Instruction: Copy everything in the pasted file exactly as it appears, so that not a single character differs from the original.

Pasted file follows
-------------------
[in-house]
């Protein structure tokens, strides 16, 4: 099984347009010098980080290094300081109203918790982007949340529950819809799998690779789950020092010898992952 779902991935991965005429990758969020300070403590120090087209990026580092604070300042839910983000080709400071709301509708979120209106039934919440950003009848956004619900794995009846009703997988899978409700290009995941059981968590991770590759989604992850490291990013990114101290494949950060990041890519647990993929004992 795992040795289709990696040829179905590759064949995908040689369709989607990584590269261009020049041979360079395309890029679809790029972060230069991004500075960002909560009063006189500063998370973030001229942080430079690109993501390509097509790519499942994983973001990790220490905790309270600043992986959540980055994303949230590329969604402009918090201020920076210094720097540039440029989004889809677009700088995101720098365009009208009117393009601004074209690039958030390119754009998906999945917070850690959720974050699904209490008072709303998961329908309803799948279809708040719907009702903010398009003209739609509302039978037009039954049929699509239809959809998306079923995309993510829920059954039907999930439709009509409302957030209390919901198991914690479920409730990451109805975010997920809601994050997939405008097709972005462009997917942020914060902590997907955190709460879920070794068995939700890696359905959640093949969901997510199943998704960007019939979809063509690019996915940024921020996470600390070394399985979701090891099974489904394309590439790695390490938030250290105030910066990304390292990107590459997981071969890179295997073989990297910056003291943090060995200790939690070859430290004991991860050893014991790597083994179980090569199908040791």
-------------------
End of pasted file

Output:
[in-house]
């Protein structure tokens, strides 16, 4: 099984347009010098980080290094300081109203918790982007949340529950819809799998690779789950020092010898992952 779902991935991965005429990758969020300070403590120090087209990026580092604070300042839910983000080709400071709301509708979120209106039934919440950003009848956004619900794995009846009703997988899978409700290009995941059981968590991770590759989604992850490291990013990114101290494949950060990041890519647990993929004992 795992040795289709990696040829179905590759064949995908040689369709989607990584590269261009020049041979360079395309890029679809790029972060230069991004500075960002909560009063006189500063998370973030001229942080430079690109993501390509097509790519499942994983973001990790220490905790309270600043992986959540980055994303949230590329969604402009918090201020920076210094720097540039440029989004889809677009700088995101720098365009009208009117393009601004074209690039958030390119754009998906999945917070850690959720974050699904209490008072709303998961329908309803799948279809708040719907009702903010398009003209739609509302039978037009039954049929699509239809959809998306079923995309993510829920059954039907999930439709009509409302957030209390919901198991914690479920409730990451109805975010997920809601994050997939405008097709972005462009997917942020914060902590997907955190709460879920070794068995939700890696359905959640093949969901997510199943998704960007019939979809063509690019996915940024921020996470600390070394399985979701090891099974489904394309590439790695390490938030250290105030910066990304390292990107590459997981071969890179295997073989990297910056003291943090060995200790939690070859430290004991991860050893014991790597083994179980090569199908040791």